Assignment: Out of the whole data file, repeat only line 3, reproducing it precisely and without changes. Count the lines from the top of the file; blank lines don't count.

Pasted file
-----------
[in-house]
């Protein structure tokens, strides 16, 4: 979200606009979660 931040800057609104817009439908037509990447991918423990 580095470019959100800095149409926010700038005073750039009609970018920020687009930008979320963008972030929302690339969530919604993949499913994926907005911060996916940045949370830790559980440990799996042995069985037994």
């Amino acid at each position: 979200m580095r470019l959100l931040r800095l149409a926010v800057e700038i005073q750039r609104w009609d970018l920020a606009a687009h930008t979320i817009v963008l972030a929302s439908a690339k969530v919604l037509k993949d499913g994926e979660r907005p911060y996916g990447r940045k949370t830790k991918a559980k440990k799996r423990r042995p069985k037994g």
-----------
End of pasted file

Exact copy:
């Amino acid at each position: 979200m580095r470019l959100l931040r800095l149409a926010v800057e700038i005073q750039r609104w009609d970018l920020a606009a687009h930008t979320i817009v963008l972030a929302s439908a690339k969530v919604l037509k993949d499913g994926e979660r907005p911060y996916g990447r940045k949370t830790k991918a559980k440990k799996r423990r042995p069985k037994g």